MAR 04, 2020
The authors analyzed the proportion of females presenting at 9 major ophthalmology conferences over a 3-year period.
This was a retrospective observational study that examined brochures from 9 ophthalmology national conferences between 2015 and 2017. Gender demographics of speakers, moderators, course instructors, presenters and first-author abstract authors were assessed.
Overall, 30.5% of 14,214 speakers were women, which is higher than would be expected based on the American Board of Ophthalmology database numbers. The rate of women presenting nonpapers (nonsubmitted talks or presentations) was lower than expected (28.5%) based on the rate of women presenting papers (33.1%). The meetings with the highest proportion of women speakers were pediatric ophthalmology and strabismus and uveitis. Meetings with the lowest proportion of women speakers were retina and refractive surgery.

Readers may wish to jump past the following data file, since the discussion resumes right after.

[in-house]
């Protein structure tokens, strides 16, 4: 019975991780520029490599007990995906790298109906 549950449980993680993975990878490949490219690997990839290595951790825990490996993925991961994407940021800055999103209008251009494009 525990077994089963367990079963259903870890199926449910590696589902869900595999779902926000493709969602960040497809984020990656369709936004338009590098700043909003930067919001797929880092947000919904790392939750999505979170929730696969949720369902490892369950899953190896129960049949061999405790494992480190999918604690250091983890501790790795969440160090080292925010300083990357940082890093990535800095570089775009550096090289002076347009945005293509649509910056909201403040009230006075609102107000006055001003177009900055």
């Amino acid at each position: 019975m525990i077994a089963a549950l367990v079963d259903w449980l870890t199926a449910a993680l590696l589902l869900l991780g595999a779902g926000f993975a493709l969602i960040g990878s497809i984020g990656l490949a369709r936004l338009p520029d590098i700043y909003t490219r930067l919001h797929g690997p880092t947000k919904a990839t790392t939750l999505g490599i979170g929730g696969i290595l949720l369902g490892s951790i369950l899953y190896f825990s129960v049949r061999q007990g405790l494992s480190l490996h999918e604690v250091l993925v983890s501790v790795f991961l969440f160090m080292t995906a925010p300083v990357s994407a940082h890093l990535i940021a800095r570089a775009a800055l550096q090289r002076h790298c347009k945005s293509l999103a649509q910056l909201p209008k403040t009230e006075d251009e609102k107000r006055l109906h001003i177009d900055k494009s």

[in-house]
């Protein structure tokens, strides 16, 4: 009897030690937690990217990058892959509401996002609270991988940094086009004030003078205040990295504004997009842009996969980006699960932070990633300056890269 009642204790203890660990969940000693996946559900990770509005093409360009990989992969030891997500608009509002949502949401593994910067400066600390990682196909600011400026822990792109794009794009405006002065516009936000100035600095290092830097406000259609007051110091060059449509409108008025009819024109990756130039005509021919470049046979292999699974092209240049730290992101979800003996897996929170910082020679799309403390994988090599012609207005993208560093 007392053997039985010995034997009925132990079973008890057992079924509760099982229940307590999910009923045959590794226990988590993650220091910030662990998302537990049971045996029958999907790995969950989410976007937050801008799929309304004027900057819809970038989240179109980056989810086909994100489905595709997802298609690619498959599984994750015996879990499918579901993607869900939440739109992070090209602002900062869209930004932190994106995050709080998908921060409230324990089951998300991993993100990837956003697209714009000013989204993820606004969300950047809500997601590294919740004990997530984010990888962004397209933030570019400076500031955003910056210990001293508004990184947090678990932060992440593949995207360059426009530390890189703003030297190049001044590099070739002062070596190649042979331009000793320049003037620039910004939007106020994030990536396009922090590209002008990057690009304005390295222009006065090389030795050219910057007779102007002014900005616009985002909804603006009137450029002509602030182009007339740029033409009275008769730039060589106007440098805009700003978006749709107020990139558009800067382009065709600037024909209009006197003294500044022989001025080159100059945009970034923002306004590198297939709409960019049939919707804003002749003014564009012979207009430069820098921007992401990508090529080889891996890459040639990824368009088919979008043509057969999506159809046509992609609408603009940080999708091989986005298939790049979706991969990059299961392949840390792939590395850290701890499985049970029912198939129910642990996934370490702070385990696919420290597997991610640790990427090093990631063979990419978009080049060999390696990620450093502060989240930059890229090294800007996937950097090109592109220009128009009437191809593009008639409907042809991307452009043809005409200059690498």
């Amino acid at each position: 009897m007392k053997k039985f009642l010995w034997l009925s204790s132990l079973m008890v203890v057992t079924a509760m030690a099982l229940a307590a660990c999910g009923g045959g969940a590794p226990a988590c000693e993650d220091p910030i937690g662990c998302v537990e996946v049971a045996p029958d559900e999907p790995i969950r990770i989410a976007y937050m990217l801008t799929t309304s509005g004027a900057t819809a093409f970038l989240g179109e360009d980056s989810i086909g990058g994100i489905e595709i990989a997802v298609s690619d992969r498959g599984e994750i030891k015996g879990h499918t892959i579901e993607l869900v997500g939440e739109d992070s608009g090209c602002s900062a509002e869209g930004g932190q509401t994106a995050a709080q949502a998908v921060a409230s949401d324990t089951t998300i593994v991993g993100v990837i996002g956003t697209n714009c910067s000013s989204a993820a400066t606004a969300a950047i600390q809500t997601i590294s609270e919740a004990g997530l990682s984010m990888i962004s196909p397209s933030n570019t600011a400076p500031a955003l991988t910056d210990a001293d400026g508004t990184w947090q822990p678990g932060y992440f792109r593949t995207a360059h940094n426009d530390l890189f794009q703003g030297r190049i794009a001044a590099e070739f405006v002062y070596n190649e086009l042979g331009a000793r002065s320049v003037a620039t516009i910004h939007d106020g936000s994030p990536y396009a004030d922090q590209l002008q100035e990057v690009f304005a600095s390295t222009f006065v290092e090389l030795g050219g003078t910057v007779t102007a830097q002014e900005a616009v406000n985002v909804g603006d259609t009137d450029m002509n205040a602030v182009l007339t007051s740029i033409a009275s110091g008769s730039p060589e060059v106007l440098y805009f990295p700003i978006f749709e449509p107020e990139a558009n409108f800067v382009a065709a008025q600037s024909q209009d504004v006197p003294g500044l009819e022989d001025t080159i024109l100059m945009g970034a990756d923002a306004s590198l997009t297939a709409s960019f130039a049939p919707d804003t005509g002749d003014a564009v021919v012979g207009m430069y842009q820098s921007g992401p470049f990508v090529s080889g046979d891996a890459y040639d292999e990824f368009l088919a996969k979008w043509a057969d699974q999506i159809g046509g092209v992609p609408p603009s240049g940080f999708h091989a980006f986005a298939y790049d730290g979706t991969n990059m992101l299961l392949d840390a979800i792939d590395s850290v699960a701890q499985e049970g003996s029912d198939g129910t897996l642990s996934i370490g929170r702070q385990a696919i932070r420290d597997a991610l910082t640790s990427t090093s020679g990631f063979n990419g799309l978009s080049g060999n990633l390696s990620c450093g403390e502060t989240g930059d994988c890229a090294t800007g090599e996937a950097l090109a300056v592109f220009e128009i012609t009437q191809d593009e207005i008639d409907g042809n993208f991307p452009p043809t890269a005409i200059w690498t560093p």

This study was limited to only 9 conferences (1 per subspecialty) which offers a limited view into gender differences between subspecialties. Given the increasing proportion of female ophthalmology residents in the ABO database, the numbers are likely not reflective of the actual pool of female ophthalmologists presenting at national meetings.
This study highlights that a gender gap still exists when it comes to comparing submitted versus invited conference participation. More studies are needed to evaluate whether this is a real trend, especially within the retina subspecialty, and what strategies could be employed to combat this discrepancy.